Edema is swelling that is triggered by extra fluid which has become trapped in the tissues of the body.
Edema may be the effect of any underlying medical problem, different drugs as well as pregnancy.
Identifying the cause and treating the underlying reason for edema is the major method of its control.
Any individual should see their primary care physician if any symptoms or signs of excessive swelling or edema occurs.
Immediate medical attention should be sought if the individual has any symptoms or signs of edema or excessive swelling in the lungs a€“ known as pulmonary edema. Excessive swelling or edema happens when the minuscule blood vessels of the body known as capillaries, seep fluid. There are some cases of swelling where the edema is a symptom of an underlying medical problem that is more serious. This condition creates scarring of the liver that restricts liver functioning, causing deviations in the chemicals and the hormones that manage the fluid in the body, and increases stress inside the portal or large blood vessel that carries the blood from the spleen, intestine and pancreas to the liver. When either one or both of the lower chambers of the heart lose the ability to pump blood effectively a€“ as happens with congestive heart failure a€“ the blood can start backing up in the ankles, legs, as well as the feet, causing edema or excessive swelling. If an individual has kidney disease, the kidneys are not able to remove enough sodium and fluid from the blood.
Injury to the tiny blood vessels of the kidneys known as glomeruli that normally filters waste and excess water from the blood may trigger nephrotic syndrome. CVI or chronic venous insufficiency is a medical problem where the veins as well as the valves in the veins of the legs are damaged or weakened to the point where they cannot pump adequate blood back to the heart. This edema is quite serious and occurs when there is excess fluid in the tissues surrounding the lungs.


For the physician to make a determination on what is causing the edema, the individual will need to have a physical exam with medical history.
Diuretics may not be suitable to treat edema in some individual, especially thoses with chronic venous insufficiency or in most women who are pregnant. This website is for informational purposes only and Is not a substitute for medical advice, diagnosis or treatment. Deficient fluid volume related to persistent vomiting from probable gastroenteritis as evidenced by the client’s report of vomiting for the past 2 days, minimal to no oral intake, and coworkers being similarly ill. Continue to monitor intake and output, vital signs, mucous membranes, skin turgor, and urine specific gravity at least every 2 hours.
Client reports ability to tolerate approximately 2 to 3 ounces of fluid over the past hour with decreased complaints of thirst. Continue to advance oral intake and diet, as ordered, offering small amounts of full liquids and then diet as tolerated, as ordered. Sodium (Na+), as the main extracellular ion, induces water movement between ICF and ECF to help achieve homeostasis of water within those compartments. In some individuals, especially the elderly, the thirst sensation may be diminished or depressed. An effect of nephrotic syndrome is lower levels of albumin in the blood leading to accumulation of fluid that often leads to edema.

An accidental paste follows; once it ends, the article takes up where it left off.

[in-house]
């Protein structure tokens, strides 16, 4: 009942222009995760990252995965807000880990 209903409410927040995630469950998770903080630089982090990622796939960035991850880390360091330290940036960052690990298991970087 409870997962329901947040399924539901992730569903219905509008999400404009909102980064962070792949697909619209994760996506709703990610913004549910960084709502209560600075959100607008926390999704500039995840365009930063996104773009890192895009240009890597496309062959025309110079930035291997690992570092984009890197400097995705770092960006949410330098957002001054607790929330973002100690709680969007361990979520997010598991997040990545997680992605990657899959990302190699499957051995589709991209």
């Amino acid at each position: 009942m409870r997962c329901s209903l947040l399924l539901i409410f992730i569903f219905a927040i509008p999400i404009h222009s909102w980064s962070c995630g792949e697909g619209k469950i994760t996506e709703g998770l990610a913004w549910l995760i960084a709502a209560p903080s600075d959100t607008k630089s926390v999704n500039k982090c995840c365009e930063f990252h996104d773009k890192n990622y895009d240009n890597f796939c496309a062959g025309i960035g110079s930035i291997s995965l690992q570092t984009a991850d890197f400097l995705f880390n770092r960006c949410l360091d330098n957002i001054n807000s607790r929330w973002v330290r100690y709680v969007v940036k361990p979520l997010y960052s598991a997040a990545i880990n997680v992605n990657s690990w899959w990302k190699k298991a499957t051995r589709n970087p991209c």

Dehydration refers to a decreased volume of water, but it does not occur without electrolyte changes. Younger and older clients are at the highest risk for dehydration because of inadequate oral fluid intake. Monitor the client’s level of hydration and observe for fluid volume deficit in all clients.


The severity of symptoms seen with imbalances of sodium concentration is most greatly affected by the cause of the problem, the speed at which the change takes place, and the degree of change in the sodium level.
Individuals with impaired sensations, altered mental status, or communication difficulties may be unable to perceive, communicate, or respond to thirst. Water retention in excess of salt retention may be caused by an excess production of antidiuretic hormone (ADH), owing to pulmonary disorders such as pneumonia, asthma, oat cell carcinoma, or acute respiratory failure; or to malignancies, such as lymphomas, leukemia, or Hodgkin’s disease.
When checking skin turgor, if the skin remains elevated, as in a tent, the condition can be described as tenting. Rationale: IV fluid replacement therapy is needed to prevent further fluid imbalance that could have an impact on renal function. Rationale: Offering ice chips and small amounts of clear fluids gradually helps to re-establish oral intake without over-stressing the GI tract.
Check mucous membranes and skin turgor Rationale: Parameters, such as weight, intake and output, mucous membranes, skin turgor, and laboratory test results, are reliable indicators of fluid balance. Less commonly, it results from sodium gain that cannot be dissolved in the body’s water, such as through excess IV or oral intake. Sodium loss may occur because of diuretic therapy, renal disease, adrenal insufficiency, or loss of gastrointestinal (GI) fluids owing to vomiting or GI suction.
Sodium deficiencies because of inappropriate intake may be seen with a low-sodium diet, or inappropriate oral or IV fluid (10% dextrose in water [D10W]) intake of water.



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